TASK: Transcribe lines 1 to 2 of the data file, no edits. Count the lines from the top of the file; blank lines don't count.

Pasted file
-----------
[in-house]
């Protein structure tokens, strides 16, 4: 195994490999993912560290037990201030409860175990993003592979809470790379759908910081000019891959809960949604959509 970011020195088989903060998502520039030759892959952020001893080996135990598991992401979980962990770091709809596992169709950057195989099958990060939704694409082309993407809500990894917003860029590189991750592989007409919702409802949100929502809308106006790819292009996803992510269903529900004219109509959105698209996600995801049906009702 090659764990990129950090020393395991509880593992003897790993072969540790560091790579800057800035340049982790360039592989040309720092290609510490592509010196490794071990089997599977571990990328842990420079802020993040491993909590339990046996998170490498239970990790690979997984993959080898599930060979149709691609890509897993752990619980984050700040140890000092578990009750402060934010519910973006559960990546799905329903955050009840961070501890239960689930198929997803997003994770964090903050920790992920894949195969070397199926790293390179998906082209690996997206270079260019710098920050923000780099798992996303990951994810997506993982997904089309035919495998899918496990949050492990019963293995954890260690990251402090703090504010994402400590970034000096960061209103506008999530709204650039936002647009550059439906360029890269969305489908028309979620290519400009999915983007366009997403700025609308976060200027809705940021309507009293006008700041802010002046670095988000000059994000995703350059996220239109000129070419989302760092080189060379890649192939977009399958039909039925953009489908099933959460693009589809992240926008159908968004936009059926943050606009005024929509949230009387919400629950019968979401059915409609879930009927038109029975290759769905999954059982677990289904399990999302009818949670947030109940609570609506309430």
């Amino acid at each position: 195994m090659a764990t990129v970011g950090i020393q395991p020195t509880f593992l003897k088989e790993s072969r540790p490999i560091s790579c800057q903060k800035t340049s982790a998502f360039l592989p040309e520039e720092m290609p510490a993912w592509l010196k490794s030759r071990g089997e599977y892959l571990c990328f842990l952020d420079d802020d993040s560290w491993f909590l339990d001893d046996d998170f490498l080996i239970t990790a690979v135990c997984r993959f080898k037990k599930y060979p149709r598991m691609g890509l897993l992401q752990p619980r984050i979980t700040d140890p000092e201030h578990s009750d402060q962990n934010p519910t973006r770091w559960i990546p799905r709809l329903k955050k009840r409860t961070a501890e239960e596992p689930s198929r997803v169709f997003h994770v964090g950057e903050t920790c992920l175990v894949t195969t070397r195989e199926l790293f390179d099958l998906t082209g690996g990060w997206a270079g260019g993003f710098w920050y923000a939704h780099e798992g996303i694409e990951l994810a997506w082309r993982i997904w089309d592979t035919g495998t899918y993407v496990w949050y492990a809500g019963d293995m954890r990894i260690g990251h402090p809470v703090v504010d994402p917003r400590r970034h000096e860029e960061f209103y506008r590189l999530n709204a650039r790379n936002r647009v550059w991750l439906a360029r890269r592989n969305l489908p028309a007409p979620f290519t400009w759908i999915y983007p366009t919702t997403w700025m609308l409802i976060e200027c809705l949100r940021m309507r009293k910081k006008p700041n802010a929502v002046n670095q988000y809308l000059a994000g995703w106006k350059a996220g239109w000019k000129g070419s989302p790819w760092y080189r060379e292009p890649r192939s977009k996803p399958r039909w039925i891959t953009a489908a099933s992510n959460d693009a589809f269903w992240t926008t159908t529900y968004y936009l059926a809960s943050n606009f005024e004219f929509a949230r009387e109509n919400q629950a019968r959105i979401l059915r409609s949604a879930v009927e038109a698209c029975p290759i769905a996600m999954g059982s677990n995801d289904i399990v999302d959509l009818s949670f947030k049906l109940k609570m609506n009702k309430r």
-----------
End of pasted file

[in-house]
């Protein structure tokens, strides 16, 4: 195994490999993912560290037990201030409860175990993003592979809470790379759908910081000019891959809960949604959509 970011020195088989903060998502520039030759892959952020001893080996135990598991992401979980962990770091709809596992169709950057195989099958990060939704694409082309993407809500990894917003860029590189991750592989007409919702409802949100929502809308106006790819292009996803992510269903529900004219109509959105698209996600995801049906009702 090659764990990129950090020393395991509880593992003897790993072969540790560091790579800057800035340049982790360039592989040309720092290609510490592509010196490794071990089997599977571990990328842990420079802020993040491993909590339990046996998170490498239970990790690979997984993959080898599930060979149709691609890509897993752990619980984050700040140890000092578990009750402060934010519910973006559960990546799905329903955050009840961070501890239960689930198929997803997003994770964090903050920790992920894949195969070397199926790293390179998906082209690996997206270079260019710098920050923000780099798992996303990951994810997506993982997904089309035919495998899918496990949050492990019963293995954890260690990251402090703090504010994402400590970034000096960061209103506008999530709204650039936002647009550059439906360029890269969305489908028309979620290519400009999915983007366009997403700025609308976060200027809705940021309507009293006008700041802010002046670095988000000059994000995703350059996220239109000129070419989302760092080189060379890649192939977009399958039909039925953009489908099933959460693009589809992240926008159908968004936009059926943050606009005024929509949230009387919400629950019968979401059915409609879930009927038109029975290759769905999954059982677990289904399990999302009818949670947030109940609570609506309430």